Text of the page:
Image guides can be attached to the side of each instrument by removing a mounting screw and using it, after adding a bracket, to hold the image guide, which preferably will be a flexible armored stainless steel encased coherent light guide. Generally the image guide tip will be provided with a miniature objective lens focusable on the instrument face. Economically the objective lens can be a fixed focus lens with the bracket set to hold it the proper distance from the instrument such that the face is in focus. The fiber optic cable, then, will will be installed between this focused lens and a television or other camera. The fiber optic image guide can be coupled to the camera using a relay lens and a standard C-mount adapter.
Having described the invention in detail, we will now, in conjunction with the accompanying drawings, consider a preferred embodiment of the instrument viewing assembly of the invention. In its preferred form the invention provides a system which renders multiple images readily viewable for test flight purposes. In the drawings:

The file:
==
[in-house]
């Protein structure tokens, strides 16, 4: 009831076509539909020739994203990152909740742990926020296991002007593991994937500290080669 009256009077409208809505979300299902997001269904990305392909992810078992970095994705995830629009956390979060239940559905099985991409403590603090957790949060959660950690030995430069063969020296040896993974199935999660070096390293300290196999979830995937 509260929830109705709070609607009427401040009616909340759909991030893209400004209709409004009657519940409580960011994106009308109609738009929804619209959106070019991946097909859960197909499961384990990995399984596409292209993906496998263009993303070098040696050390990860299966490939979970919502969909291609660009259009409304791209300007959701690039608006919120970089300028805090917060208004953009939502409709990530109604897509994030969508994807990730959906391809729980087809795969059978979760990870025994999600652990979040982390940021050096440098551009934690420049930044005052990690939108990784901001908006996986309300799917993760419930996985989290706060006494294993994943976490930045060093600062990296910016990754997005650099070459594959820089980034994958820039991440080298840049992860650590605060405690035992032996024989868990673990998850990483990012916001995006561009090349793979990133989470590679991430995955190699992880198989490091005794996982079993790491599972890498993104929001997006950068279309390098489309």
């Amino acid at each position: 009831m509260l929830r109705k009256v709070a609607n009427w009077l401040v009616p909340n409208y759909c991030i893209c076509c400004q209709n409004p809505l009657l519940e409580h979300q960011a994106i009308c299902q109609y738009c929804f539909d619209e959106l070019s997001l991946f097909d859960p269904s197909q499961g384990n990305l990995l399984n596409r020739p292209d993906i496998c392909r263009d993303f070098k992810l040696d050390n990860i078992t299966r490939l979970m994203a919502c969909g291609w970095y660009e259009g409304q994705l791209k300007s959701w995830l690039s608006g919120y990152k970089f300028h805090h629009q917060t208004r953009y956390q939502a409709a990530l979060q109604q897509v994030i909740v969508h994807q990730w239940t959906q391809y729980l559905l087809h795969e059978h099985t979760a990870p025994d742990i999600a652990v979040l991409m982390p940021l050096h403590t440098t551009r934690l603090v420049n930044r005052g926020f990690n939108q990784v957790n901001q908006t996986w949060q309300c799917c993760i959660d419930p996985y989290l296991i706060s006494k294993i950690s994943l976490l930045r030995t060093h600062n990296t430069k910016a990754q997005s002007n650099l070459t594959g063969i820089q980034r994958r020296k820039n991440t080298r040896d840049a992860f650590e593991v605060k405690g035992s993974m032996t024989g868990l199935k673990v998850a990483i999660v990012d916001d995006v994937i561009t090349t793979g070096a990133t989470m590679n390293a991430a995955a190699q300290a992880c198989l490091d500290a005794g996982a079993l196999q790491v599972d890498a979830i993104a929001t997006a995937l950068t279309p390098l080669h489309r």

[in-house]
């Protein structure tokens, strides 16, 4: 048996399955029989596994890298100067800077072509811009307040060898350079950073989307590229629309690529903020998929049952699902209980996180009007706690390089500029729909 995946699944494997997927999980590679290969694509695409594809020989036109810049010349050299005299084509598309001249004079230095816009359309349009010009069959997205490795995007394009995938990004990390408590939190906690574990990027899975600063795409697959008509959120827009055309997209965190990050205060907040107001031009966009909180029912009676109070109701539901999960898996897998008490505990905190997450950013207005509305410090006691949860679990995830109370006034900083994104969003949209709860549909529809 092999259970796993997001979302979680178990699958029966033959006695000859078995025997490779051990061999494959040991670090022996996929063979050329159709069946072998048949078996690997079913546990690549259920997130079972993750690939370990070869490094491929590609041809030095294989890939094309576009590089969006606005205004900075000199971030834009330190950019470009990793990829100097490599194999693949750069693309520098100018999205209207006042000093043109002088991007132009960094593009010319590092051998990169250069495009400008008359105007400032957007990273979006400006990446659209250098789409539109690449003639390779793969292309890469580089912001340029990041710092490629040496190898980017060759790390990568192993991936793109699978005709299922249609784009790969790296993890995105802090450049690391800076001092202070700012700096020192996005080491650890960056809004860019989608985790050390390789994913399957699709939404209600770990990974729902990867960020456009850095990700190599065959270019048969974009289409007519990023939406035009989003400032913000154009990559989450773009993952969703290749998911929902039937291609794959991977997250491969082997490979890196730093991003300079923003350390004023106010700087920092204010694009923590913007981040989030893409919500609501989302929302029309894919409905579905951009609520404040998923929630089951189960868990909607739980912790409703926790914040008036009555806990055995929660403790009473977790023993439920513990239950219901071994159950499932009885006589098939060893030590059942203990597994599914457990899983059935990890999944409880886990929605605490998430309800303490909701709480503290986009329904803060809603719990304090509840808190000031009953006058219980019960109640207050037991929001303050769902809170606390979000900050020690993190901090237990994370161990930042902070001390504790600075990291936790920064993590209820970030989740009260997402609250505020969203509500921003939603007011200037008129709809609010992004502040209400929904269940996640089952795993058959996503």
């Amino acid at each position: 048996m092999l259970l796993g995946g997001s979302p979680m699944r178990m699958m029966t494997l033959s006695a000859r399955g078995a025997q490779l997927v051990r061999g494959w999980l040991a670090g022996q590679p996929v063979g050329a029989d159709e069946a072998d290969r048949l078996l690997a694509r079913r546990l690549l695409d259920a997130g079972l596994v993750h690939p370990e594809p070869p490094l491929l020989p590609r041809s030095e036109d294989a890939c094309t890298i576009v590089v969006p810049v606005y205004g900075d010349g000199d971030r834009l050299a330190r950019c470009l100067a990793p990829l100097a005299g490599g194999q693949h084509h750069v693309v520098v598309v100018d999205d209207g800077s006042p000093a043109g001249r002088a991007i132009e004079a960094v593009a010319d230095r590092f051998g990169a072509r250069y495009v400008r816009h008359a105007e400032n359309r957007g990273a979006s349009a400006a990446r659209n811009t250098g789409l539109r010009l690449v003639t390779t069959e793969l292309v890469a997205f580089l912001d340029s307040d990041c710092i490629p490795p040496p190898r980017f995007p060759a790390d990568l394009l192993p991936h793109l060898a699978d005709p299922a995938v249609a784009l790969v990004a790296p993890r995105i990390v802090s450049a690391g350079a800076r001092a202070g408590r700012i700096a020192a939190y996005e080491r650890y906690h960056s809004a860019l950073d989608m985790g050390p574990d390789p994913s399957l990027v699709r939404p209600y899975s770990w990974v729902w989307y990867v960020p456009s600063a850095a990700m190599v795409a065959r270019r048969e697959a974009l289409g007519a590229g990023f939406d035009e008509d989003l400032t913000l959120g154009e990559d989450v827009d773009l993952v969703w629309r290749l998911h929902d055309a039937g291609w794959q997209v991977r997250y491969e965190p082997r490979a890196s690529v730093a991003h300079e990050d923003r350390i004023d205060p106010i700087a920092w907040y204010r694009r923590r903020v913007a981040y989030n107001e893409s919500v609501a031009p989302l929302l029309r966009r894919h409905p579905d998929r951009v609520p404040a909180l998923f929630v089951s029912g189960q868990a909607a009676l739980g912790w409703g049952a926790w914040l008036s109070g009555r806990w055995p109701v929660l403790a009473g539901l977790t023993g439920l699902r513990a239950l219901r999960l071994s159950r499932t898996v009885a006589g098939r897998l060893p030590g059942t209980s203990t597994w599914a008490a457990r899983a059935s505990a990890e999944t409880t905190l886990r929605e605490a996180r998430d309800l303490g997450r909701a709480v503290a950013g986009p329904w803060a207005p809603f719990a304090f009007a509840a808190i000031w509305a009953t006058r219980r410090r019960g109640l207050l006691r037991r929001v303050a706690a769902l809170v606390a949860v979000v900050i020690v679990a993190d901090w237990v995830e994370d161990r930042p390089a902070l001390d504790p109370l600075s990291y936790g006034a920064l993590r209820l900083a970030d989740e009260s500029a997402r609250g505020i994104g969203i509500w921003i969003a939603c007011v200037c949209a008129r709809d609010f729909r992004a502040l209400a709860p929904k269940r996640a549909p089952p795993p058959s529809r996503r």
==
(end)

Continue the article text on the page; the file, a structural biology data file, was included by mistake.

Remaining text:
FIG. 1 is a diagrammatic presentation of the invention.
FIG. 2 is a view of the fiber optic image guides as installed on the instrument panel of an operational aircraft.
FIG. 3 is a top view of the lens, showing the image guide, and the bracket attaching it to the instrument face.
FIG. 4 is a detailed side view showing the attachment of a bracket to the instrument face.
Prior to considering the invention specifically, the entire assembly is being shown in FIG. 1. The miniature lens, 21, is mounted in the end of image guide, 22, which, through coupling 30 is connected to a video camera, 23. The image is then conveyed by cable 32 to a video recorder, or monitor 24 in the usual manner.